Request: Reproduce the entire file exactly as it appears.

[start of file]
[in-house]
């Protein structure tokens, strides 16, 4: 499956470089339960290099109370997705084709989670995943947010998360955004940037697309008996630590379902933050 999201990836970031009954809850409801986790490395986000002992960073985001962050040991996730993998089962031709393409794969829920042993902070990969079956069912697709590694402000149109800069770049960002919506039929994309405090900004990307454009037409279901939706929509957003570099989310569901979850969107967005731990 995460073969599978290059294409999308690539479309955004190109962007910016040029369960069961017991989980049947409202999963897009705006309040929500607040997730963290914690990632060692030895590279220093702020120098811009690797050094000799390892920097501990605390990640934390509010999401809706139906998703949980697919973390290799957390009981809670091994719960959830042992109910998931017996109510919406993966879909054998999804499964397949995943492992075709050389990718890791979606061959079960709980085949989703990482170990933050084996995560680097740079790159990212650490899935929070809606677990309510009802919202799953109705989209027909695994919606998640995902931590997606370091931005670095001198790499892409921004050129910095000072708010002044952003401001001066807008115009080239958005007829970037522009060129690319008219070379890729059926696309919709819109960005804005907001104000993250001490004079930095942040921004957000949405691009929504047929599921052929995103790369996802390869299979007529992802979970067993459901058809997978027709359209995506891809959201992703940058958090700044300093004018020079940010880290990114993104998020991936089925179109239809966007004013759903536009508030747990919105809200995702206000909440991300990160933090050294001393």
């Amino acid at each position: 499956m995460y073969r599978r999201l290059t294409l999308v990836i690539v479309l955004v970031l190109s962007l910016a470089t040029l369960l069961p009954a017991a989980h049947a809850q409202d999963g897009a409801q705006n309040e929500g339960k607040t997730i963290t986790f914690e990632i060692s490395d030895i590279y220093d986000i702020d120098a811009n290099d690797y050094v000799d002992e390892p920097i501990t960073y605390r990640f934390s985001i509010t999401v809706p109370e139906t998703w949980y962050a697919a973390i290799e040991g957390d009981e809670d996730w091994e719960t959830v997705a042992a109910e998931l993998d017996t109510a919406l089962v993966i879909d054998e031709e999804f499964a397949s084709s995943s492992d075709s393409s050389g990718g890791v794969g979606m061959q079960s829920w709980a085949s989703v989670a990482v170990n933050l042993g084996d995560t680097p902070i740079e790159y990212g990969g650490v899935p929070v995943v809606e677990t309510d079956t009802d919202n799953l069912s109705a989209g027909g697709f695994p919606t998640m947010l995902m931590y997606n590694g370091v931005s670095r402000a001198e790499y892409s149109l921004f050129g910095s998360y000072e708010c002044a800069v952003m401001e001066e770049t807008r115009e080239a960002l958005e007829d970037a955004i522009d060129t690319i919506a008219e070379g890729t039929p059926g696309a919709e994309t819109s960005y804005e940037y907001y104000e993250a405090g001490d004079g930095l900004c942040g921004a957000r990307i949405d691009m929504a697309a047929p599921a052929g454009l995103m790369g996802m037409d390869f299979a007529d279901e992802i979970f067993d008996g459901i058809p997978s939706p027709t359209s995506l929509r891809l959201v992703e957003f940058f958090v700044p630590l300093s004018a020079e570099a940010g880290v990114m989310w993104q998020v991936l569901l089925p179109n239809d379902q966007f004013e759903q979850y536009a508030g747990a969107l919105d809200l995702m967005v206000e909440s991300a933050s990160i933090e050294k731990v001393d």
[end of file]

[in-house]
């Protein structure tokens, strides 16, 4: 499956470089339960290099109370997705084709989670995943947010998360955004940037697309008996630590379902933050 999201990836970031009954809850409801986790490395986000002992960073985001962050040991996730993998089962031709393409794969829920042993902070990969079956069912697709590694402000149109800069770049960002919506039929994309405090900004990307454009037409279901939706929509957003570099989310569901979850969107967005731990 995460073969599978290059294409999308690539479309955004190109962007910016040029369960069961017991989980049947409202999963897009705006309040929500607040997730963290914690990632060692030895590279220093702020120098811009690797050094000799390892920097501990605390990640934390509010999401809706139906998703949980697919973390290799957390009981809670091994719960959830042992109910998931017996109510919406993966879909054998999804499964397949995943492992075709050389990718890791979606061959079960709980085949989703990482170990933050084996995560680097740079790159990212650490899935929070809606677990309510009802919202799953109705989209027909695994919606998640995902931590997606370091931005670095001198790499892409921004050129910095000072708010002044952003401001001066807008115009080239958005007829970037522009060129690319008219070379890729059926696309919709819109960005804005907001104000993250001490004079930095942040921004957000949405691009929504047929599921052929995103790369996802390869299979007529992802979970067993459901058809997978027709359209995506891809959201992703940058958090700044300093004018020079940010880290990114993104998020991936089925179109239809966007004013759903536009508030747990919105809200995702206000909440991300990160933090050294001393």
């Amino acid at each position: 499956m995460y073969r599978r999201l290059t294409l999308v990836i690539v479309l955004v970031l190109s962007l910016a470089t040029l369960l069961p009954a017991a989980h049947a809850q409202d999963g897009a409801q705006n309040e929500g339960k607040t997730i963290t986790f914690e990632i060692s490395d030895i590279y220093d986000i702020d120098a811009n290099d690797y050094v000799d002992e390892p920097i501990t960073y605390r990640f934390s985001i509010t999401v809706p109370e139906t998703w949980y962050a697919a973390i290799e040991g957390d009981e809670d996730w091994e719960t959830v997705a042992a109910e998931l993998d017996t109510a919406l089962v993966i879909d054998e031709e999804f499964a397949s084709s995943s492992d075709s393409s050389g990718g890791v794969g979606m061959q079960s829920w709980a085949s989703v989670a990482v170990n933050l042993g084996d995560t680097p902070i740079e790159y990212g990969g650490v899935p929070v995943v809606e677990t309510d079956t009802d919202n799953l069912s109705a989209g027909g697709f695994p919606t998640m947010l995902m931590y997606n590694g370091v931005s670095r402000a001198e790499y892409s149109l921004f050129g910095s998360y000072e708010c002044a800069v952003m401001e001066e770049t807008r115009e080239a960002l958005e007829d970037a955004i522009d060129t690319i919506a008219e070379g890729t039929p059926g696309a919709e994309t819109s960005y804005e940037y907001y104000e993250a405090g001490d004079g930095l900004c942040g921004a957000r990307i949405d691009m929504a697309a047929p599921a052929g454009l995103m790369g996802m037409d390869f299979a007529d279901e992802i979970f067993d008996g459901i058809p997978s939706p027709t359209s995506l929509r891809l959201v992703e957003f940058f958090v700044p630590l300093s004018a020079e570099a940010g880290v990114m989310w993104q998020v991936l569901l089925p179109n239809d379902q966007f004013e759903q979850y536009a508030g747990a969107l919105d809200l995702m967005v206000e909440s991300a933050s990160i933090e050294k731990v001393d």